The Lean Filmmaking meetups

Just for some context, my brother David and I organise a meetup group called Lean Filmmaking Melbourne. We started it in 2012. We’re currently the largest filmmaking meetup in Australia.

I seem to be getting a few emails from members in our group that read something like this:

Hey Kylie,
WTF is your meetup about? Its seems pretty touchy feely. Can you get me a job in the film industry or not?

Here’s the short version of my response.

Hi Confused,
I totally understand that it may be hard to figure out what our group is about. We’ve created an alternative process for making films so we run a lot of experiments and try heaps of new things. If something works, we keep doing it and try to improve. If it doesn’t, we stop doing it and move on. That’s part of the reason we’ve now have a blog — to explain ourselves!
We want to disrupt the film industry. We encourage creators to take control of their projects, go directly to their audience and avoid the gatekeepers. If you’re only interested in finding a traditional film job then this probably isn’t the group for you.

This is the long version of my response. Just warning you, it’s reeeeeally long. Make yourself a cuppa and find a comfy chair.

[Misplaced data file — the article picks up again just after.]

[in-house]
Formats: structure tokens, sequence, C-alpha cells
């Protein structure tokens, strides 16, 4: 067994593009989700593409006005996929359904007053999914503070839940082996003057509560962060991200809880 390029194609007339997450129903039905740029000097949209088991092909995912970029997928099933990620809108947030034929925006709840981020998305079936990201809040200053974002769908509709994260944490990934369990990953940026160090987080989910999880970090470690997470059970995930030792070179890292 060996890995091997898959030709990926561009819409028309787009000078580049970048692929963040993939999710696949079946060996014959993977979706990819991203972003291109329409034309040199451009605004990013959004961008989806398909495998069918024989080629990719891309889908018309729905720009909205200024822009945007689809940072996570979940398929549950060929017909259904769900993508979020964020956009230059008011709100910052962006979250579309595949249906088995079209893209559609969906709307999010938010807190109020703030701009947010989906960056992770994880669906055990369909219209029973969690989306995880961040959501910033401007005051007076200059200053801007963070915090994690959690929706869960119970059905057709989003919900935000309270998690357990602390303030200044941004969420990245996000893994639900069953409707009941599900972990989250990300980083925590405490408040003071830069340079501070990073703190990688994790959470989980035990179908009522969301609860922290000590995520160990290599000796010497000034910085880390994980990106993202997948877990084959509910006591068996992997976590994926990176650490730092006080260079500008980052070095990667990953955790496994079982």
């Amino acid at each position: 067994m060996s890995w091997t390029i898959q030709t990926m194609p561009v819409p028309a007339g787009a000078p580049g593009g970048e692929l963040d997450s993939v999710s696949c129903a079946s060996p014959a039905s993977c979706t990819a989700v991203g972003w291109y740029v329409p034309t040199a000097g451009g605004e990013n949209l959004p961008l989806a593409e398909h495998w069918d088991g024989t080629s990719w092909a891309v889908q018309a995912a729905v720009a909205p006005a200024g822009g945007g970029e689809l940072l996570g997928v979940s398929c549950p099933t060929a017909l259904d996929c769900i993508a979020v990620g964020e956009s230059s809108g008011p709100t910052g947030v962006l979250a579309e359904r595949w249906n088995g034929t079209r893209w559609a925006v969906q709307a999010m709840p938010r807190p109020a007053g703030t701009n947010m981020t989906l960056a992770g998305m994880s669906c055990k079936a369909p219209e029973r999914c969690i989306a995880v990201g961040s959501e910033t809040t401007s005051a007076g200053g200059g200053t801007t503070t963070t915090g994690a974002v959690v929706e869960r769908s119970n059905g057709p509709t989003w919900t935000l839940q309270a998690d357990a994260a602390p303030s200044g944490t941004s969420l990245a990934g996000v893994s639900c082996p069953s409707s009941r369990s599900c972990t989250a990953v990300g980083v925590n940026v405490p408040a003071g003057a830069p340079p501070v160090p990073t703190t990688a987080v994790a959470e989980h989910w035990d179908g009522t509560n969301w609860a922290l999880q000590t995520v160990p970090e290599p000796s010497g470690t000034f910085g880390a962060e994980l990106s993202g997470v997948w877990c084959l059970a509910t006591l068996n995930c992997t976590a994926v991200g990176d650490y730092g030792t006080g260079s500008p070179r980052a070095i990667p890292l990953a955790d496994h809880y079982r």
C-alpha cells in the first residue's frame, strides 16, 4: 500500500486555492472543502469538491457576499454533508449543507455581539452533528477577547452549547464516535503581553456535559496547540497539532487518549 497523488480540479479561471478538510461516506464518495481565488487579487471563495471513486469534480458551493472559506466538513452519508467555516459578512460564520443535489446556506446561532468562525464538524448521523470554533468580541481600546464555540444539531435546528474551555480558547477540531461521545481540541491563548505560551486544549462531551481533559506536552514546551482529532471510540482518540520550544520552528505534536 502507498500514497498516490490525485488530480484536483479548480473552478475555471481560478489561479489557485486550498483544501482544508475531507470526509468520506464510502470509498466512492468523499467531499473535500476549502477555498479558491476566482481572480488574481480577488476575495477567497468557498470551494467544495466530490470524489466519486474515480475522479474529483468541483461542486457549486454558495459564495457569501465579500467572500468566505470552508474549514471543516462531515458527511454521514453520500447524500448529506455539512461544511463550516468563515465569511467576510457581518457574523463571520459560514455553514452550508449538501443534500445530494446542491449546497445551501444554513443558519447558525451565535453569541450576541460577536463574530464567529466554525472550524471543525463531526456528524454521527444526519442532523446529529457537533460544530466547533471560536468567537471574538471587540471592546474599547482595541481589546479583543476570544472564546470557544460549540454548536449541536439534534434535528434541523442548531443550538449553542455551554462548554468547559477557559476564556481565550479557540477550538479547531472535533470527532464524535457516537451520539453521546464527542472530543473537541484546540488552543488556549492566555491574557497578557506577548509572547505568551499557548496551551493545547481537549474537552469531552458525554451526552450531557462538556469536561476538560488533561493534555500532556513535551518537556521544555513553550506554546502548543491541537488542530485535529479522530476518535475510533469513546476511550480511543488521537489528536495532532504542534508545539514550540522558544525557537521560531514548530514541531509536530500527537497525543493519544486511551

Hi Confused,
Thanks for your email. We love getting feedback so that we can improve.
We’ve applied lean and agile methodologies from other industries to the filmmaking process.
These are the Lean Filmmaking key concepts:
Work in small cross-functional teams that have the combined skills to make a film (including a marketing/audience development person.)
Focus on the story first before adding production values
Find an audience early and fast
Continuous productions cycles (i.e. keep making iterations of the film to learn about the audience/story as you go rather than getting everything “perfect” and shooting it once without ever speaking to an audience.)
We believe in running lots of experiments to test out ideas, learning by doing and failing fast. That’s why we’ve hosted so many different types of meetups. We want to see what works and if it doesn’t we change and try something else.
Currently we are running these styles of meetups:
Q&A (approx once a month)
We interview creative people doing cool stuff and who share our values. The focus of these meetups is on practical “how to” advice and there’s always lots of time to ask your own questions.
There’s not much time for networking as it’s about getting the most value from of the guest. But lately we’ve been going to a local pub afterwards for more informal film talk and drinks, which peeps seem to like.
Micro-Pitching & Networking (approx twice a year)
We’ve experimented with a bunch of different ways to run pitching events. It seems that people really want this type of event but it’s always been a challenge to consistently find enough people to pitch.
Our current format of Micro-Pitching is low-risk and open to all levels of experience. You don’t even need to have an idea to come along! We go through a process to do it together on the night. everyone pitches for 30 seconds and gets feedback in small groups. It’s at a pub. It’s a fun. It’s fast-paced. You also get to learn a little bit more about how Lean Filmmaking works in a practical way.
There’s heaps of time for networking and since you’ve already met half the room it’s easy to make conversation.